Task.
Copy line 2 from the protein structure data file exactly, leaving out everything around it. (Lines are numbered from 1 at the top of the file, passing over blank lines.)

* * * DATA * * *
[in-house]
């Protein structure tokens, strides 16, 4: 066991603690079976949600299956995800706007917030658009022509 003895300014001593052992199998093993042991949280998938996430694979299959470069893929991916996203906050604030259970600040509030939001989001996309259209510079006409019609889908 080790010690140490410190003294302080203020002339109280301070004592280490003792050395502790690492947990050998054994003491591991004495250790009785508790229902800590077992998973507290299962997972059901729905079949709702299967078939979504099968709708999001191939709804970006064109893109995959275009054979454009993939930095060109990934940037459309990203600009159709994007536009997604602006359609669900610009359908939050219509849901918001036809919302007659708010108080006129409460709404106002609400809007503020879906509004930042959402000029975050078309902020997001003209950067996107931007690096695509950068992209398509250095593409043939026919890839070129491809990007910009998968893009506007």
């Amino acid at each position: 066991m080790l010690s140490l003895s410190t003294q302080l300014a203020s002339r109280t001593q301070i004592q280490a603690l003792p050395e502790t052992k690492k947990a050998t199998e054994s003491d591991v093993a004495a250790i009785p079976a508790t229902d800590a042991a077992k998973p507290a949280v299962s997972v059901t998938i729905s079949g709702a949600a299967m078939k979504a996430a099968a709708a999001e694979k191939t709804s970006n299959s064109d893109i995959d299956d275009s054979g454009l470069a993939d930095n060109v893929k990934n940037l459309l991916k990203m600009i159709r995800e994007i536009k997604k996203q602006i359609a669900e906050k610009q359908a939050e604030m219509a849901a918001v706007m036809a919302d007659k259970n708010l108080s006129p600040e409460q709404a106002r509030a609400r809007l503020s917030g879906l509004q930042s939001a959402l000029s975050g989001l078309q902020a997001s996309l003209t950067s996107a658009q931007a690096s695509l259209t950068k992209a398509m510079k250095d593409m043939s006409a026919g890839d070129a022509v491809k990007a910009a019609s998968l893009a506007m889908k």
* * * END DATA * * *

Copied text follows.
């Protein structure tokens, strides 16, 4: 066991603690079976949600299956995800706007917030658009022509 003895300014001593052992199998093993042991949280998938996430694979299959470069893929991916996203906050604030259970600040509030939001989001996309259209510079006409019609889908 080790010690140490410190003294302080203020002339109280301070004592280490003792050395502790690492947990050998054994003491591991004495250790009785508790229902800590077992998973507290299962997972059901729905079949709702299967078939979504099968709708999001191939709804970006064109893109995959275009054979454009993939930095060109990934940037459309990203600009159709994007536009997604602006359609669900610009359908939050219509849901918001036809919302007659708010108080006129409460709404106002609400809007503020879906509004930042959402000029975050078309902020997001003209950067996107931007690096695509950068992209398509250095593409043939026919890839070129491809990007910009998968893009506007």